marble diagram

 

Live demo here.

 

sample

StreamExt.sample has the following signature:

Stream sample(Stream input, Duration duration, { bool closeOnError : false, bool sync : false })

this method creates a new stream by taking the last value from the input stream for every specified duration.

The sampled stream will complete if:

  • the input stream has completed and any sampled message has been delivered
  • the closeOnError flag is set to true and an error has been received

marble diagram

 

Live demo here.

 

startWith

StreamExt.startWith has the following signature:

Stream startWith(Stream input, Iterable values, { bool closeOnError : false, bool sync : false })

this method allows you to prefix values to a stream. The supplied values are delivered as soon as the listener is subscribed before the listener receives values from the input stream.

The output stream will complete if:

  • the input stream has completed
  • closeOnError flag is set to true and an error is received

marble diagram

 

Live demo here.

 

Once again, I hope you find these methods useful to you and please don’t hesitate to send me any questions or feedbacks you have about the project.

 

Links

Source Code

API Reference

Getting Started guide

Wiki (with live demo for each method)

Intro to Rx

stream_ext – bringing more Rx API to the Dart

Over the last week or so, I’ve been looking at and playing around with the Streams API in Dart, which has been (in part at least) based on the Rx API, and it’s easy to see the parallels between the two sets of APIs and you can find most of the core Rx APIs on Dart’s Stream type already, but there were a few notable absentees which I have often found useful, such as merge, zip, delay and window.

With these absentees in mind I started a small Dart project called stream_ext (for stream extensions) to port them over, and here are some details of the first couple of functions I have done along with some live demo examples.

 

merge

The merge function merges two streams into a single unified output stream.

stream_ext_merge

You can try a live demo use of the merge function here, with the source code here.

 

combineLatest

The combineLatest function merges two streams into one by using the supplied selector function whenever one of the streams produces an event.

stream_ext_combineLatest

You can try a live demo use of the combineLatest function here, with the source code here.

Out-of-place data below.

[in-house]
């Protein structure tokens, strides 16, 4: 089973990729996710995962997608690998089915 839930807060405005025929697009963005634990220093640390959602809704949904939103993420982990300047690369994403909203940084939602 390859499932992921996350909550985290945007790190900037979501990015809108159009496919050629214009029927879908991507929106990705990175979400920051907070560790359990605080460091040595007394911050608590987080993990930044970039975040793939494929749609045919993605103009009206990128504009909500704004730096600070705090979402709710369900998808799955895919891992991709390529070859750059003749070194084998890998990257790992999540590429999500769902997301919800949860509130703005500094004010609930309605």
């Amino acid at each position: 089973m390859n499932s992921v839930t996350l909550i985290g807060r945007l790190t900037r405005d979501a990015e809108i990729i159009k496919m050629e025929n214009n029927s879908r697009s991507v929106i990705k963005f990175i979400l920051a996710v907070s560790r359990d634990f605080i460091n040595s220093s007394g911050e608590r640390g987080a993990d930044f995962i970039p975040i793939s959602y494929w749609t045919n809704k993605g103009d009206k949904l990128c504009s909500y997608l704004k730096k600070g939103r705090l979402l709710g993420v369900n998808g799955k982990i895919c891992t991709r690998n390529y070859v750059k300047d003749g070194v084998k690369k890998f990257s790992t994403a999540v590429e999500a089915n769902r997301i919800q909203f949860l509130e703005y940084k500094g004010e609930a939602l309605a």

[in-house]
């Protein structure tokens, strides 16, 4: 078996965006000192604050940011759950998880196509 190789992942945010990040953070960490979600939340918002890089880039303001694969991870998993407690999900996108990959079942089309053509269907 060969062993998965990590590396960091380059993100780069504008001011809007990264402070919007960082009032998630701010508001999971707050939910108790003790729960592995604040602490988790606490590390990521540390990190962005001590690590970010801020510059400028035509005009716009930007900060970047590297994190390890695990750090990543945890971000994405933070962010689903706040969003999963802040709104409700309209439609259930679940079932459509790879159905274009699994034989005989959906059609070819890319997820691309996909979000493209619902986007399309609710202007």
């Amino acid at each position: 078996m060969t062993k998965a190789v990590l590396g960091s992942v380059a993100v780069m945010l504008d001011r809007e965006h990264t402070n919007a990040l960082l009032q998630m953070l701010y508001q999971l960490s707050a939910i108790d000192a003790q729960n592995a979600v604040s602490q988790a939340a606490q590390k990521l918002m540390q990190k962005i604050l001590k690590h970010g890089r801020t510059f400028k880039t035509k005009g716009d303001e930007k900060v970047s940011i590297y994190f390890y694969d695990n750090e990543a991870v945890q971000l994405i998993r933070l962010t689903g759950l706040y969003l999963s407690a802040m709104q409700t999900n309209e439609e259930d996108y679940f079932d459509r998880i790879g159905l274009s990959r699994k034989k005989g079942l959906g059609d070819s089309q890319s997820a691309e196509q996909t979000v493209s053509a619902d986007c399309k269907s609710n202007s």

delay

The delay function creates a new stream whose events are directly sourced from the input stream but each delivered after the specified duration.

stream_ext_delay

You can try a live demo (a port of the ‘Time flies like an array’ example) use of the delay function here, with the source code here.

 

throttle

The throttle function creates a new stream based on events produced by the specified input, upon forwarding an event from the input stream it’ll ignore any subsequent events produced by the input stream until the flow of new events has paused for the specified duration, after which the last event produced by the input stream is then delivered.

stream_ext_throttle

You can try a live demo use of the throttle function here, with the source code here.

 

zip

The zip function combines two streams into one by combining their elements in a pairwise fashion, combining the latest value on each stream and producing a new event using the supplied zipper function.

stream_ext_zip

You can try a live demo use of the zip function here, with the source code here.

 

It’s still early days and there are quite a few more useful Rx function I think will be useful to people working with Dart, and I hope you find these extension functions useful and please don’t hesitate to get in touch and leave some feedbacks on the project!

Reactive Extensions for Javascript – Observable vs ConnectableObservable

For those of you who are familiar with Reactive Extensions you should know all about observables already, but did you know that there’s another kind of observable sequence – Rx.ConnectableObservable.

The difference between the two types of observable sequences is well explained here, in short, a connectable observable sequence allows you to share the same source sequence of values with multiple subscribers whilst the normal observable sequence gives each subscriber its own sequence of values. Whilst in most cases this difference doesn’t have any practical impacts as each subscribers are given the same values in the same order, however, consider this observable sequence of random numbers between 0 and 1000:

   1: var maxNumber = 1000;

   2: var observableSource = Rx.Observable.GenerateWithTime(

   3:     Math.random(),                                      // initial state

   4:     function (x) { return true; },                      // condition

   5:     function (x) { return Math.random(); },             // iterator     

   6:     function (x) { return parseInt(x * maxNumber); },   // select

   7:     function (x) { return 1000 });                      // interval

As you can see, each time the iterator is invoked it’ll generate a different value, hence subscribers will receive a different value each time (see demo below):

   1: // first subscriber

   2: observableSource.Subscribe(function (n) {

   3:     sub1Span.html(n);

   4: });

   5:  

   6: // second subscriber

   7: observableSource.Subscribe(function (n) {

   8:     sub2Span.html(n);

   9: });

Instead, if you want to ensure that all the subscribers receive the same values, your best bet is to ‘publish‘ the source:

   1: // create a connectable observable from the source

   2: var connectableObservable = observableSource.Publish();

which returns you a connectable observable that you can then attach subscribers to:

   1: // connected subscriber 1

   2: connectableObservable.Subscribe(function (n) {

   3:     connSub1Span.html(n);

   4: });

   5:  

   6: // connected subscriber 2

   7: connectableObservable.Subscribe(function (n) {

   8:     connSub2Span.html(n);

   9: });

and once you ‘connect‘ to the underlying source, the subscribers will start receiving values from the stream:

   1: connectableObservable.Connect();

Demo